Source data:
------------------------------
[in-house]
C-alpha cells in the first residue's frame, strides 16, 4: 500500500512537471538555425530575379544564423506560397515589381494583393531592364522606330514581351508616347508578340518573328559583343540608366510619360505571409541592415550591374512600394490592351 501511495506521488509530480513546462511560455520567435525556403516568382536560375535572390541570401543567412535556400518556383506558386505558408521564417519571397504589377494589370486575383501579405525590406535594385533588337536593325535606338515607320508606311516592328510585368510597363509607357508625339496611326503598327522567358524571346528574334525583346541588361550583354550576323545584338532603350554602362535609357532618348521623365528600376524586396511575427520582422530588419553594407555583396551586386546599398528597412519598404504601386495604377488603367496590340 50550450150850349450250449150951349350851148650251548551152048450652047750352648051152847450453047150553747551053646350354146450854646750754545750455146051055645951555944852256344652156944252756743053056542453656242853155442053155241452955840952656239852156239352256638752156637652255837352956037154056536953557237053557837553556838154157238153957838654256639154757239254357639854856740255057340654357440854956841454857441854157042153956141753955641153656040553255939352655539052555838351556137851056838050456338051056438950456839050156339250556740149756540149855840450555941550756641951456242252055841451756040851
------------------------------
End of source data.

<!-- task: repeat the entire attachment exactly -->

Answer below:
[in-house]
C-alpha cells in the first residue's frame, strides 16, 4: 500500500512537471538555425530575379544564423506560397515589381494583393531592364522606330514581351508616347508578340518573328559583343540608366510619360505571409541592415550591374512600394490592351 501511495506521488509530480513546462511560455520567435525556403516568382536560375535572390541570401543567412535556400518556383506558386505558408521564417519571397504589377494589370486575383501579405525590406535594385533588337536593325535606338515607320508606311516592328510585368510597363509607357508625339496611326503598327522567358524571346528574334525583346541588361550583354550576323545584338532603350554602362535609357532618348521623365528600376524586396511575427520582422530588419553594407555583396551586386546599398528597412519598404504601386495604377488603367496590340 50550450150850349450250449150951349350851148650251548551152048450652047750352648051152847450453047150553747551053646350354146450854646750754545750455146051055645951555944852256344652156944252756743053056542453656242853155442053155241452955840952656239852156239352256638752156637652255837352956037154056536953557237053557837553556838154157238153957838654256639154757239254357639854856740255057340654357440854956841454857441854157042153956141753955641153656040553255939352655539052555838351556137851056838050456338051056438950456839050156339250556740149756540149855840450555941550756641951456242252055841451756040851